In addressing the country’s current debt, which is at an unsustainable level, Finance Minister Ken Ofori-Atta has announced that government will implement a debt exchange programme to address challenges identified in the debt portfolio.
Provisional debt data as at end-September 2022 show a significant increase in the country’s public debt, largely due to exogenous factors. The end-September 2022 provisional figures indicate that total gross public debt stood at GH¢467.37billion (US$48.87billion), representing approximately 75.9 percent of GDP.
Presenting the 2023 budget on the floor of parliament, the finance minister mentioned that sustainability of the country’s debt has been continuously affected by the negative impact of exchange rate depreciation, particularly on external debt, as well as the crystallisation of significant contingent liabilities in recent years.
“The current debt sustainability analysis conducted reveals that Ghana is now considered to be in high risk of debt distress,” he said.
Despite the heightened debt levels, Mr. Ofori-Atta affirmed government’s commitment to ensuring the country’s debt is brought to sustainable levels over the medium- to long-term.
“We will implement a debt exchange programme to address challenges identified in the portfolio – in collaboration with all relevant stakeholders including the Ghanaian public, investor community and development partners,” he stated.
The minister highlighted the impact of credit depreciation on the public debt, stating that: “The cedi-depreciation seriously affects our ability to effectively manage our debt. Indeed, our stock of debt has increased by GH¢93.86billion this year alone, due to depreciation of the cedi since the beginning of 2022”.
In the immediate term, government intends working toward securing an agreement with the International Monetary Fund; executing the debt exchange programme; improving the management of foreign exchange; and supporting our local productive capacity for food security.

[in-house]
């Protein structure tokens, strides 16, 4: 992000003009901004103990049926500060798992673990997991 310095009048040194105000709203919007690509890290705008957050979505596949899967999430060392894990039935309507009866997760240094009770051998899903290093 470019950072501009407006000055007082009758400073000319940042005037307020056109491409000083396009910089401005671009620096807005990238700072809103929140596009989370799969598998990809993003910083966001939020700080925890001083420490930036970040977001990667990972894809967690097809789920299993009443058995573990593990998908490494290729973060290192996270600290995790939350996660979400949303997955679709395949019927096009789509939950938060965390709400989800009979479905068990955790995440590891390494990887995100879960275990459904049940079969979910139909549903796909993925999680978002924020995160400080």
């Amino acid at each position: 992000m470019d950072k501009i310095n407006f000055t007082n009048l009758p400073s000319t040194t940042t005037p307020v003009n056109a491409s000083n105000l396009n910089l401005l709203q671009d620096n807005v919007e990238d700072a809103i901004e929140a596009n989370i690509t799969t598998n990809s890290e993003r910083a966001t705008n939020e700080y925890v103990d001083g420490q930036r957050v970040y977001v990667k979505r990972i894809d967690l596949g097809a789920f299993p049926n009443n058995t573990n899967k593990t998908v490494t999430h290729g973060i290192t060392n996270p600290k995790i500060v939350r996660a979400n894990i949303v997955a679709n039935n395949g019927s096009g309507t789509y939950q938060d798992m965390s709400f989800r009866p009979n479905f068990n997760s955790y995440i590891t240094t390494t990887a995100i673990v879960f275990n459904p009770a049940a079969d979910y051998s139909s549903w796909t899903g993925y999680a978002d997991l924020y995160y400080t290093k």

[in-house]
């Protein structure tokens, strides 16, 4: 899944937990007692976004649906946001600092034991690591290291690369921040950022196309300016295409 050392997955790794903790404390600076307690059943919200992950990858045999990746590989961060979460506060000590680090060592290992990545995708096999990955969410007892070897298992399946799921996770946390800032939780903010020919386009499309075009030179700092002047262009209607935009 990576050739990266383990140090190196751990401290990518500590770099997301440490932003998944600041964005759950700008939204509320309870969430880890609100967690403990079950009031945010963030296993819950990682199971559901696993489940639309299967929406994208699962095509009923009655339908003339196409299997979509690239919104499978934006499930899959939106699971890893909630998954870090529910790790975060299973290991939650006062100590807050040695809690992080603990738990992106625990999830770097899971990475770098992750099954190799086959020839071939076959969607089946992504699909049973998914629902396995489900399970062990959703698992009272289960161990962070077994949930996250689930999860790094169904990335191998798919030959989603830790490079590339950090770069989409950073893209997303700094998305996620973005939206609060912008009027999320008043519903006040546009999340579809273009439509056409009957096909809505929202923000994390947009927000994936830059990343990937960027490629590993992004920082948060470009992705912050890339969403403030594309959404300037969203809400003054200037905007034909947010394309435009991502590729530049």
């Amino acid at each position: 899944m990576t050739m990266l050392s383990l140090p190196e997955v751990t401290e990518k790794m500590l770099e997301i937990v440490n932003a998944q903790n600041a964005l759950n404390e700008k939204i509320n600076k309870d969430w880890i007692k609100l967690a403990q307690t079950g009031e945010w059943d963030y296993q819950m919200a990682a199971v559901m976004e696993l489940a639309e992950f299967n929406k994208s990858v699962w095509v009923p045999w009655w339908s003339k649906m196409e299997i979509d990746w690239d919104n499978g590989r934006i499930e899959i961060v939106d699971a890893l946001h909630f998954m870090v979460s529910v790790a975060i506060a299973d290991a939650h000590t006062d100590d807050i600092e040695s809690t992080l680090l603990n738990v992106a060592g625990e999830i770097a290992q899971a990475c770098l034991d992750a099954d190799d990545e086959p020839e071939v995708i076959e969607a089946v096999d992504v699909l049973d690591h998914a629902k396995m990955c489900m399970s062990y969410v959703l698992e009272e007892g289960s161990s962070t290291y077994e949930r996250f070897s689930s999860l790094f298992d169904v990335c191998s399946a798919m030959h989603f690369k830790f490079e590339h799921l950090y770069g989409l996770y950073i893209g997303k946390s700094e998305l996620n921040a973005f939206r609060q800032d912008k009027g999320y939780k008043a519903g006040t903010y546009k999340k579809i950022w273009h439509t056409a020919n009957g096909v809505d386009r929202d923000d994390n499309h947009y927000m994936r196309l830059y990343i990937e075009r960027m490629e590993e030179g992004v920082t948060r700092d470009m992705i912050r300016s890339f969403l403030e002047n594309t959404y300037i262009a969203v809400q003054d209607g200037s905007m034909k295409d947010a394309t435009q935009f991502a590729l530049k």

Composition of public debt
Of total public debt, the domestic debt component is GH¢195.66billion, which is 31.79 percent of GDP; while external debt is GH¢271.71billion, representing 44.15 percent of GDP.
The minster noted that the increase in domestic debt is largely on account of rising interest costs.
Domestic debt as a share of total public debt reduced from 51.6 percent in 2021 to 41.9 percent as at end September 2022, due depreciation of the cedi.
The external debt as a percentage of total debt stock was 58.1 percent as at end-September 2022. The sharp growth in external debt stock is largely driven by depreciation of the local currency, as it added GH¢93.86billion to the external debt stock.
Overall, debt accumulation increased from 20.7 percent in 2021 to 32.7 percent as at end-September 2022, reflecting the impact of Ghana cedi depreciation on the external debt side.
Dealing with debt
The minister noted that government will continue to strengthen its oversight of all SoEs, particularly in the financial and energy sectors.
“The reforms and discipline at SoEs will reduce potential fiscal risks from incidences of contingent liabilities.”
Also, in line with government’s objective to restore debt sustainability, Mr. Ofori-Atta said concessional loans will continue to be the preferred financing option for projects.
“We however recognise that there may be cases when non-concessional borrowing may be required to finance critical transformative projects. Such financing will be determined within limits that are consistent with our debt sustainability programme,” he said.